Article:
Government under pressure on air quality standards
Air quality is a hot topic at the moment with vehicle emissions often in the news headlines.
Air quality is a hot topic at the moment with vehicle emissions often in the news headlines. From a legal standpoint, there are specific obligations that are driving the news and political agendas.
Pursuant to the Air Quality Directive 2008, the UK was meant to have achieved certain air quality standards or in default of achieving those standards was meant to submit a plan detailing how it would meet those standards.
Needless to say, the UK did not achieve the standards and was late in publishing its plan. When it did finally publish its plan, the plan was felt to be deficient and subject to challenge by the NGO ClientEarth. To date, ClientEarth has challenged the plan nine times in the courts and the Government has had to issue three different versions. The latest version of the plan published on 28 July 2017 is also felt to be deficient and many commentators expect a further challenge from ClientEarth in the coming months.
Alongside this, another NGO, Plan B, has written to Greg Clark, Secretary of State for BEIS, asking how the current policy instruments and legal tools will enable the UK to achieve the CO2 reduction targets provided for in the Climate Change Act 2008 (50% reduction against a 1990 baseline by 2030 and an 80% reduction by 2050). The Committee on Climate Change (established pursuant to the Act) has also been voicing its concerns for some time. Plan B’s letter is thought to be a precursor to a formal legal challenge of the Government’s approach.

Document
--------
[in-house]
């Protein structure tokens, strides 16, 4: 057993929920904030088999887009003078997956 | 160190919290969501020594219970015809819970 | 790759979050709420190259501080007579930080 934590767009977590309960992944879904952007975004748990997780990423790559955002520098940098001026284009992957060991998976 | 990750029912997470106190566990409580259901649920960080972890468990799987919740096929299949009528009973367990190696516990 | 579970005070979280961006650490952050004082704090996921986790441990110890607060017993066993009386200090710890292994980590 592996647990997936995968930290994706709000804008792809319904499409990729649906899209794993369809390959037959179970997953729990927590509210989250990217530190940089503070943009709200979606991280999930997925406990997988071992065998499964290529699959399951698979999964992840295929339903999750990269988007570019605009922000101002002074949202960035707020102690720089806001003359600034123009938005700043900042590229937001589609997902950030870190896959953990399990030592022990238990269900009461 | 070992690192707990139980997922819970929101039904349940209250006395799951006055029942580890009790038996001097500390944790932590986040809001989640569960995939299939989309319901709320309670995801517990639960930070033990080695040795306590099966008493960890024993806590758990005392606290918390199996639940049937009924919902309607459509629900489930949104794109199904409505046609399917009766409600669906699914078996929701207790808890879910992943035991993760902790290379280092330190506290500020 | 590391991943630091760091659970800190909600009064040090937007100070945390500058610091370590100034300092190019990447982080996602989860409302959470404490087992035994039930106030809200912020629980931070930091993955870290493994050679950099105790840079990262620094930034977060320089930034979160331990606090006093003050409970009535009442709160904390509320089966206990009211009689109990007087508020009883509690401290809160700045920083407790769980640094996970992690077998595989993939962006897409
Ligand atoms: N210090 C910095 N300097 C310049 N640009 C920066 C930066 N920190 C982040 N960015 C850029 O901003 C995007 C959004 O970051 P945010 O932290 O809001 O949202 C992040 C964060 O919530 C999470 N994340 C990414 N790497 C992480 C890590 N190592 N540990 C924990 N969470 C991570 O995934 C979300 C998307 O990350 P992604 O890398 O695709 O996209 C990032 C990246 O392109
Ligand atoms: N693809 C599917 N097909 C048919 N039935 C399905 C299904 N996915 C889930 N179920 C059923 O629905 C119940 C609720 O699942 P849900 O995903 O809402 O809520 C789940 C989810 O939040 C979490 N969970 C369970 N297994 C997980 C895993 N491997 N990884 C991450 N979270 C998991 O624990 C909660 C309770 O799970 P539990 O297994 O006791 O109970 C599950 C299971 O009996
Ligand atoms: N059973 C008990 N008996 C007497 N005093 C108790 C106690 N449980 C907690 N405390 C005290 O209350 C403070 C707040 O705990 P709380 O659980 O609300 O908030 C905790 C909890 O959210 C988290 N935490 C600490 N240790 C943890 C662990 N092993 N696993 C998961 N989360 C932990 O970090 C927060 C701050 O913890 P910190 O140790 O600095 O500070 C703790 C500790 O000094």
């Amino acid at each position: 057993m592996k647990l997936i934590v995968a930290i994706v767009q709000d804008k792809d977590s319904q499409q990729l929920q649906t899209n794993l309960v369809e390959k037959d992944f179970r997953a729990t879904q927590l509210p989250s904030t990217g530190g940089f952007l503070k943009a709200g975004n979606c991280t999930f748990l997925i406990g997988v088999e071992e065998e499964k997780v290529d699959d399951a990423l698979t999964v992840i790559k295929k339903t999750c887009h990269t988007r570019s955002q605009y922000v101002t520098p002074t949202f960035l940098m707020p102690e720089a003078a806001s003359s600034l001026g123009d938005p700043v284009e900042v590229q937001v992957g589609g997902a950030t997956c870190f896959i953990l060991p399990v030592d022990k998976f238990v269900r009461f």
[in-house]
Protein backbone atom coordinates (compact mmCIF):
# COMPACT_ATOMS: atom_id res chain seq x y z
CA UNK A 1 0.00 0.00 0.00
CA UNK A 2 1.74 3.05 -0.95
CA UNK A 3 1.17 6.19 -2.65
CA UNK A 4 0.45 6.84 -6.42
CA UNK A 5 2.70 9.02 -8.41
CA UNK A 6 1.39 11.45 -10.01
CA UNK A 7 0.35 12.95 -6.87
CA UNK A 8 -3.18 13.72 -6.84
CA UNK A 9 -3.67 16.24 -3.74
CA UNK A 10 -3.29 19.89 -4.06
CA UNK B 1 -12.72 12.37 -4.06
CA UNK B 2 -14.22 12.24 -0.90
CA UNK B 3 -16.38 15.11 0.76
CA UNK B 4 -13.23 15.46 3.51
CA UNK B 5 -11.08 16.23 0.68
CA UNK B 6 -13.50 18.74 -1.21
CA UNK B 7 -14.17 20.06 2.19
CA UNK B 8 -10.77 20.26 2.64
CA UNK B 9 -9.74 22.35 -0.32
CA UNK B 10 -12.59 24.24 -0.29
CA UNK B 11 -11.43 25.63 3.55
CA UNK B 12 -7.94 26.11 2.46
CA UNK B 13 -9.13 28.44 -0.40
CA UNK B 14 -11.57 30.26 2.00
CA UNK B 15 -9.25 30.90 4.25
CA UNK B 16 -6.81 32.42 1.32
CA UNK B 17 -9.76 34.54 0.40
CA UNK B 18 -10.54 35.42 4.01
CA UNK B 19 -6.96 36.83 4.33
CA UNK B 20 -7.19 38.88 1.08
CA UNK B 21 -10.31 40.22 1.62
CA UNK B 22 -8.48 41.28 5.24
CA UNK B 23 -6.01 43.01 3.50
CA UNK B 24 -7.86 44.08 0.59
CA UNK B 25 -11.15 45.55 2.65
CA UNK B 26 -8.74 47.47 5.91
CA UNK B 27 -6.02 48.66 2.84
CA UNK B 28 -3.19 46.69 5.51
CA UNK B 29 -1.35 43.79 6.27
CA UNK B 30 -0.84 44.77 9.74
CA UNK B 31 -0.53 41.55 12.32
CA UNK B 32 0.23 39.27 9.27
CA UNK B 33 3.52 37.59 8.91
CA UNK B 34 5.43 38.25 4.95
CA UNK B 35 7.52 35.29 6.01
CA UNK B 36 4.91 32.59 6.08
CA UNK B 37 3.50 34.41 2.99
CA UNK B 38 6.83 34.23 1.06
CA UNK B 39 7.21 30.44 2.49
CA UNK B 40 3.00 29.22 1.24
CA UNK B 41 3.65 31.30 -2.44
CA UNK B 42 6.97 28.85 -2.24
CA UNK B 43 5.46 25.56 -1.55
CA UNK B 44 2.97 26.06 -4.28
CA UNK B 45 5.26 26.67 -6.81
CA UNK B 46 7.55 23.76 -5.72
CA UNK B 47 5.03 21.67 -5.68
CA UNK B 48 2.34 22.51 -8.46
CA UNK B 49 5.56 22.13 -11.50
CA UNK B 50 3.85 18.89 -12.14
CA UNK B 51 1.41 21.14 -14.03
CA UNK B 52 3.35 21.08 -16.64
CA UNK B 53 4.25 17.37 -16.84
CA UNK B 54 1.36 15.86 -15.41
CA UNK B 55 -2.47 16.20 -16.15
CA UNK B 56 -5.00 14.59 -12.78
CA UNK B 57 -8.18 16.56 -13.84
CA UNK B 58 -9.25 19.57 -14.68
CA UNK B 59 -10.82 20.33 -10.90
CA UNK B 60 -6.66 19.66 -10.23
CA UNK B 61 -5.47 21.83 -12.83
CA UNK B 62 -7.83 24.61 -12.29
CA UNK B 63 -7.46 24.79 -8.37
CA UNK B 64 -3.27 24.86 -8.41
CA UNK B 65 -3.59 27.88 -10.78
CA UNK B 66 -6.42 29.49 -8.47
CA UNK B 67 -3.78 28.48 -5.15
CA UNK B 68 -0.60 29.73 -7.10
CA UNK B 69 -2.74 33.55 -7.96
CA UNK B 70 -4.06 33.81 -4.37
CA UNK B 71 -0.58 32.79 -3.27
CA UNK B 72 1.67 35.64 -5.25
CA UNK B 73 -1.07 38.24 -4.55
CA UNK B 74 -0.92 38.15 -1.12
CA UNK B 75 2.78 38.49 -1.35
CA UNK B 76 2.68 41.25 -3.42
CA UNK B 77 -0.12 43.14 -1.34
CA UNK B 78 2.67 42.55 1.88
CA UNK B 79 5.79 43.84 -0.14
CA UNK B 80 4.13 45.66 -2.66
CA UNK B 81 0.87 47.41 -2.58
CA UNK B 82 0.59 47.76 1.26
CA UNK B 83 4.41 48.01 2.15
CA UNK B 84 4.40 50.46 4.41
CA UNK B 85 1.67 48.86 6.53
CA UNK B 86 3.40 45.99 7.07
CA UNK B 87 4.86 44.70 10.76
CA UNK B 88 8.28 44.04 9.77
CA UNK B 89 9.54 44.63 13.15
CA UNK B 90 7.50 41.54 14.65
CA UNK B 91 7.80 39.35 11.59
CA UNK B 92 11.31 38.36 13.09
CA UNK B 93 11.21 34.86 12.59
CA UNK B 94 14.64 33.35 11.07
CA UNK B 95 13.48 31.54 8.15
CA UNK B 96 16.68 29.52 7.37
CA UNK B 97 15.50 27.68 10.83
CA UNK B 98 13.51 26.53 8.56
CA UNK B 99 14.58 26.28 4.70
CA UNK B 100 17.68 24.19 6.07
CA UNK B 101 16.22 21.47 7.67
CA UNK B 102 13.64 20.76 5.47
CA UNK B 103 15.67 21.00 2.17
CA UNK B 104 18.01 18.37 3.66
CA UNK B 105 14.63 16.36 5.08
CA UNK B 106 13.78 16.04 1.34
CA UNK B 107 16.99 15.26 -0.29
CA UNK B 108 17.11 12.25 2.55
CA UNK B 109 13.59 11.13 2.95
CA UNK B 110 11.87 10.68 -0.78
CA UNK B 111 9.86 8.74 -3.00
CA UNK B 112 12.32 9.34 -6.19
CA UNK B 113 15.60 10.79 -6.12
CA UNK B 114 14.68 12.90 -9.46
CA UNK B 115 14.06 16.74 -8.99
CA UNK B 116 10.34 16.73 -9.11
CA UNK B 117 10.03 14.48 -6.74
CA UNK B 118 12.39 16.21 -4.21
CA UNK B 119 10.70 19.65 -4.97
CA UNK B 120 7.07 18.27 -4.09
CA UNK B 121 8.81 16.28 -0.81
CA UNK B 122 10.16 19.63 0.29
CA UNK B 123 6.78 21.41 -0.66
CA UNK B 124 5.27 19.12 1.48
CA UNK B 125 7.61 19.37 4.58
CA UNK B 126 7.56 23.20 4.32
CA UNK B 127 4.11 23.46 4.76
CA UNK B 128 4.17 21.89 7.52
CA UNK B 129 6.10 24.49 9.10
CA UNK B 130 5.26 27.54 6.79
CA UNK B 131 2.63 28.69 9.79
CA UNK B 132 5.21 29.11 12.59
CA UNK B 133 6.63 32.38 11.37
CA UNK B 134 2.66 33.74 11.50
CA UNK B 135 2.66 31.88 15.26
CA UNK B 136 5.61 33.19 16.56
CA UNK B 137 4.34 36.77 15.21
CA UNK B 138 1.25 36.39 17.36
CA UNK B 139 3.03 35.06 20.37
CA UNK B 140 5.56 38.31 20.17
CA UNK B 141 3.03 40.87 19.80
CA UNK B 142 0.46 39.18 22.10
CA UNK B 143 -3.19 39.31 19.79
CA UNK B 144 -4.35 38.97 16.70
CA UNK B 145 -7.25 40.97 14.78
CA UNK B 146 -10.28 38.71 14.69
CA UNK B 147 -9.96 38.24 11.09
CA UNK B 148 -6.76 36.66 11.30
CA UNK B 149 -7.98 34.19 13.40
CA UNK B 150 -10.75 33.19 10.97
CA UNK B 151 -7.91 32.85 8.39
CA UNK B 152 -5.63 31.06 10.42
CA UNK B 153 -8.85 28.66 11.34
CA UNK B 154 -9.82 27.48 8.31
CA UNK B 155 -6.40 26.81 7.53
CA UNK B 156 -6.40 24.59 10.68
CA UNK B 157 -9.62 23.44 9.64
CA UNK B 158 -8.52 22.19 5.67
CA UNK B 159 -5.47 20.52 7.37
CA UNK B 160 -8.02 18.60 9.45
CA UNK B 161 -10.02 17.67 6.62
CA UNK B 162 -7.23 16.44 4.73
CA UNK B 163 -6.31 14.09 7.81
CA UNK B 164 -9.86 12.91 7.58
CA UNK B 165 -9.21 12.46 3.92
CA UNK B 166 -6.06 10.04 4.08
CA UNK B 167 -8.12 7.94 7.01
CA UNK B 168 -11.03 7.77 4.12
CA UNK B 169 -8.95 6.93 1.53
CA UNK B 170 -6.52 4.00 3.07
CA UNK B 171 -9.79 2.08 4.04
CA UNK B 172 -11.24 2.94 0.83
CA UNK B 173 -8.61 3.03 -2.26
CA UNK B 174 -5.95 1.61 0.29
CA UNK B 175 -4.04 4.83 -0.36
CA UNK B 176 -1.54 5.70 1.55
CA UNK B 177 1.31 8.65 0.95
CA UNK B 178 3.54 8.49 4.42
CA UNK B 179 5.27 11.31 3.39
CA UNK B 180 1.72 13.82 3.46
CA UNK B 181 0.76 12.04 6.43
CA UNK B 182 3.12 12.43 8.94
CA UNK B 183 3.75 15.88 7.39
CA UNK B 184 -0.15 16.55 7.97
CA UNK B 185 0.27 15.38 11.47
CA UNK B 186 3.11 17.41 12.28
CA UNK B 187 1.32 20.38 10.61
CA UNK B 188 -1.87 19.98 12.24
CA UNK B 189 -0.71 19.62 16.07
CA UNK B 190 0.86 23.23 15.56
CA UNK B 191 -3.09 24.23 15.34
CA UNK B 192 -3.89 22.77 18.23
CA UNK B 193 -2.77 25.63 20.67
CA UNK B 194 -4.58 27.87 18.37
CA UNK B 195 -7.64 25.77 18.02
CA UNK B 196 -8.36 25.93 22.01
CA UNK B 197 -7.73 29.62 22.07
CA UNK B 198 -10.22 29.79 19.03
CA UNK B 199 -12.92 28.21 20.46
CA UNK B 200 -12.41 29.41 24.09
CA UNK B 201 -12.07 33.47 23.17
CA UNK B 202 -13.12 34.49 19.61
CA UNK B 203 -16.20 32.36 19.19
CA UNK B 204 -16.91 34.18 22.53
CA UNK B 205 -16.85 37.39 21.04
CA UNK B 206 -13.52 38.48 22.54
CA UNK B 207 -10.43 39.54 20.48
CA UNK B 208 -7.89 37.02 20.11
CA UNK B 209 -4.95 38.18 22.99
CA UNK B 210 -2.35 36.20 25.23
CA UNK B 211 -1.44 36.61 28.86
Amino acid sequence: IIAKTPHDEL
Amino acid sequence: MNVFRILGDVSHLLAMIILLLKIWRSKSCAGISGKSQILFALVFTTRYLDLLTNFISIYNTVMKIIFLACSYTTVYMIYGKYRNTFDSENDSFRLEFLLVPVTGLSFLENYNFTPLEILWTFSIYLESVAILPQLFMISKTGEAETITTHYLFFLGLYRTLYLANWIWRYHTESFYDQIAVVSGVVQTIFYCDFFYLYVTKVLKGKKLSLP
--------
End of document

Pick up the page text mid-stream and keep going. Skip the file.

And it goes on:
A similar challenge of Dutch Government policy by a Dutch NGO, Urgenda, resulted in the Dutch courts directing the Dutch Government to up its game and introduce revised policy and legislation. Might we see the same in the UK? Quite possibly.
This is alongside a number of reported group actions against the Government in relation to personal injury claims by those who allege their health has suffered as a result of the Government’s failure to tackle air pollution.
Although Brexit might mean we lose part of the regulatory framework that imposes controls in relation to air pollution, it seems NGOs are going to work hard to fill any gaps that are left and to compel the Government to act.